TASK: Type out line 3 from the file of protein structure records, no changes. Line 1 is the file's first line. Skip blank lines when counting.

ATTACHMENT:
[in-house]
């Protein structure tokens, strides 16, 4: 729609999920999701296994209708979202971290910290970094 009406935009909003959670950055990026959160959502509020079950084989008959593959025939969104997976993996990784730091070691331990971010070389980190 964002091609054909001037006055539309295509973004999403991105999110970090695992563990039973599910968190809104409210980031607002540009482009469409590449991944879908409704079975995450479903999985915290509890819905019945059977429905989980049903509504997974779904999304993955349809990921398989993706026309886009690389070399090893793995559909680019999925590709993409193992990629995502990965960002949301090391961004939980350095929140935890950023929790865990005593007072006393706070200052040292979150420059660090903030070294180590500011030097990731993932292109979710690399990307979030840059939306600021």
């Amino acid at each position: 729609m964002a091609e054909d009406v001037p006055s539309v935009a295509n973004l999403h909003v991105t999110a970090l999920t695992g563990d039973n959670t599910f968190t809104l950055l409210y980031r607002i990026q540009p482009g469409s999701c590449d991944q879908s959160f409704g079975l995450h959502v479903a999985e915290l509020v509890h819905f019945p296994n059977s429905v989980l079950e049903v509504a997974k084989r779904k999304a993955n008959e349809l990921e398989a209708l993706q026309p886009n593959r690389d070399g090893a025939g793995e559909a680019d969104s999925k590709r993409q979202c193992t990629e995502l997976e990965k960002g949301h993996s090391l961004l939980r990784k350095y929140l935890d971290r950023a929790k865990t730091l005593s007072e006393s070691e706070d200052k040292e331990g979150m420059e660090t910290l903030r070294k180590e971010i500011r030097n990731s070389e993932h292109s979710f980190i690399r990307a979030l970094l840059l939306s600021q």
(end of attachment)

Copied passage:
């Amino acid at each position: 729609m964002a091609e054909d009406v001037p006055s539309v935009a295509n973004l999403h909003v991105t999110a970090l999920t695992g563990d039973n959670t599910f968190t809104l950055l409210y980031r607002i990026q540009p482009g469409s999701c590449d991944q879908s959160f409704g079975l995450h959502v479903a999985e915290l509020v509890h819905f019945p296994n059977s429905v989980l079950e049903v509504a997974k084989r779904k999304a993955n008959e349809l990921e398989a209708l993706q026309p886009n593959r690389d070399g090893a025939g793995e559909a680019d969104s999925k590709r993409q979202c193992t990629e995502l997976e990965k960002g949301h993996s090391l961004l939980r990784k350095y929140l935890d971290r950023a929790k865990t730091l005593s007072e006393s070691e706070d200052k040292e331990g979150m420059e660090t910290l903030r070294k180590e971010i500011r030097n990731s070389e993932h292109s979710f980190i690399r990307a979030l970094l840059l939306s600021q």